had been very wealthy, but had gambled away all his property–and, no
one knew why, though probably it had been for the sake of the
money,–“although he might have made a better choice,”–added my father,
with a cold smile,–he had married the daughter of some clerk in a
chancellery, and after his marriage had gone into speculation, and
ruined himself definitively.

“‘Tis a wonder she did not try to borrow money,”–remarked my mother.

“She is very likely to do it,”–said my father, calmly.–“Does she speak
French?”

“Very badly.”

“M-m-m. However, that makes no difference. I think thou saidst that
thou hadst invited her daughter; some one assured me that she is a very
charming and well-educated girl.”

“Ah! Then she does not take after her mother.”

“Nor after her father,”–returned my father.–“He was also well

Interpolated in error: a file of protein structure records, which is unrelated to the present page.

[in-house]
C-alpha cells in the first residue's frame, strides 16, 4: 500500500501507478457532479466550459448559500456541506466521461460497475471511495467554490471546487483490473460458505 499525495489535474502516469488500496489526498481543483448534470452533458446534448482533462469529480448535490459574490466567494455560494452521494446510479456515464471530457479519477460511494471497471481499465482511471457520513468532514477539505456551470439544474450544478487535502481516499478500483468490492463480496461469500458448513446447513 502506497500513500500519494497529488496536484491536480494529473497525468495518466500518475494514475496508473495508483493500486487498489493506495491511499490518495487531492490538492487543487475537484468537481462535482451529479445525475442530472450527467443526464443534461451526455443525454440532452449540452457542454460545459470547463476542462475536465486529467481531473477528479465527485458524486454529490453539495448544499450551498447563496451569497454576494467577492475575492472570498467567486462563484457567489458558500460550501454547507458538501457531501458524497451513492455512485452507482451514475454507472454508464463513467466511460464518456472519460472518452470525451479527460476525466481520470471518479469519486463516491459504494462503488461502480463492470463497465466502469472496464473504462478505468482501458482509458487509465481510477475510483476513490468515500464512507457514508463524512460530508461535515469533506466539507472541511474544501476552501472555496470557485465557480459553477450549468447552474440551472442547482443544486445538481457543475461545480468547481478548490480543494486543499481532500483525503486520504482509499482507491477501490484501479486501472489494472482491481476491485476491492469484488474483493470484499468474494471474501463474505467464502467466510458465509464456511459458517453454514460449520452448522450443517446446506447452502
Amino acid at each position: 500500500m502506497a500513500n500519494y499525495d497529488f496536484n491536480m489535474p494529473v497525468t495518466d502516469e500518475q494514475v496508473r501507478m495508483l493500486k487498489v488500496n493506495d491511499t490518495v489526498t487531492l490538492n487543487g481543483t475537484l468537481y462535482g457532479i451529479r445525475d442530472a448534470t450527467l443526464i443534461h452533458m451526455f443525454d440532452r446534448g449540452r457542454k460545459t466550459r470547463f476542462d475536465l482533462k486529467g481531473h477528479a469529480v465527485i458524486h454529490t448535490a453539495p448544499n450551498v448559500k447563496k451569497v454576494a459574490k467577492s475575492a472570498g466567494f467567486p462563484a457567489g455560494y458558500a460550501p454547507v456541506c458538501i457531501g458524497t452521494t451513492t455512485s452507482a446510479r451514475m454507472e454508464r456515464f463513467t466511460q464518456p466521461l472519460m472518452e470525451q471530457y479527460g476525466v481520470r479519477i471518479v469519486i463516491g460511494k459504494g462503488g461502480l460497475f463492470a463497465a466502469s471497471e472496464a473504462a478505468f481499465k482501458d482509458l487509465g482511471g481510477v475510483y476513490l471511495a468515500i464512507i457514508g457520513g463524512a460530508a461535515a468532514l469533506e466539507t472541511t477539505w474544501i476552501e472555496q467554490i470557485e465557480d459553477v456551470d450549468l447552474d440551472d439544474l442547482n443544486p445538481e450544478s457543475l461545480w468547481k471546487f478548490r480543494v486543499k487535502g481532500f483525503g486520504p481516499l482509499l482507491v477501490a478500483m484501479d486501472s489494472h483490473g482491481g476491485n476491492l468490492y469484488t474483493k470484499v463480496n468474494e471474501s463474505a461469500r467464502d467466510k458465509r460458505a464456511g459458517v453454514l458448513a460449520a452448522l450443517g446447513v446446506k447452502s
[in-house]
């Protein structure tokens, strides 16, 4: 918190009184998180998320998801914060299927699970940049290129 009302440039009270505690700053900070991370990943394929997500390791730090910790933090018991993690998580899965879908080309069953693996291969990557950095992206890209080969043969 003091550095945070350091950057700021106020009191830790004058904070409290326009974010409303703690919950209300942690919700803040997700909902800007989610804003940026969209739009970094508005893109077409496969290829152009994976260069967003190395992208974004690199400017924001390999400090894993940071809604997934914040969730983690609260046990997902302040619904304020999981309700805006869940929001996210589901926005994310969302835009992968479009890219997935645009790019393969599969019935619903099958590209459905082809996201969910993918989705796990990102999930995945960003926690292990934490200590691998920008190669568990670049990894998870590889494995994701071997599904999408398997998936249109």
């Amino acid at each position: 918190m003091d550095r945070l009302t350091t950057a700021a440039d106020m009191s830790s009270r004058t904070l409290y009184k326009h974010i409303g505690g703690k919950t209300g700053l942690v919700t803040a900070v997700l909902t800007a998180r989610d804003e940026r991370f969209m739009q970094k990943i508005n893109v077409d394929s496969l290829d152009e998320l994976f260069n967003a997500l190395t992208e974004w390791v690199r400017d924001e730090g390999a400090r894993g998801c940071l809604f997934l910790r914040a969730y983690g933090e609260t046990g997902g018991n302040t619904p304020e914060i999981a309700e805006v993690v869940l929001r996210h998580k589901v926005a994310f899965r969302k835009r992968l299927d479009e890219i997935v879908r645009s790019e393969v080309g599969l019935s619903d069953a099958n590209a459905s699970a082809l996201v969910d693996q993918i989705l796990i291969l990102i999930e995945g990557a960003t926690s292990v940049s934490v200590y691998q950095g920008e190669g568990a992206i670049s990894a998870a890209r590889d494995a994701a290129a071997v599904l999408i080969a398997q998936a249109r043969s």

educated, but stupid.”

My mother sighed, and became thoughtful. My father relapsed into
silence. I felt very awkward during the course of that conversation.

After dinner I betook myself to the garden, but without my gun. I had
pledged my word to myself that I would not go near the “Zasyékin
garden”; but an irresistible force drew me thither, and not in vain. I
had no sooner approached the fence than I caught sight of Zinaída. This
time she was alone. She was holding a small book in her hands and
strolling slowly along the path. She did not notice me. I came near
letting her slip past; but suddenly caught myself up and coughed.

She turned round but did not pause, put aside with one hand the broad
blue ribbon of her round straw hat, looked at me, smiled quietly, and
again riveted her eyes on her book.

I pulled off my cap, and after fidgeting about a while on one spot, I
went away with a heavy heart. “_Que suis-je pour elle?_”–I thought (God
knows why) in French.

Familiar footsteps resounded behind me; I glanced round and beheld my
father advancing toward me with swift, rapid strides.

“Is that the young Princess?”–he asked me.

“Yes.”

“Dost thou know her?”

“I saw her this morning at the Princess her mother’s.”

My father halted and, wheeling abruptly round on his heels, retraced his
steps. As he came on a level with Zinaída he bowed courteously to her.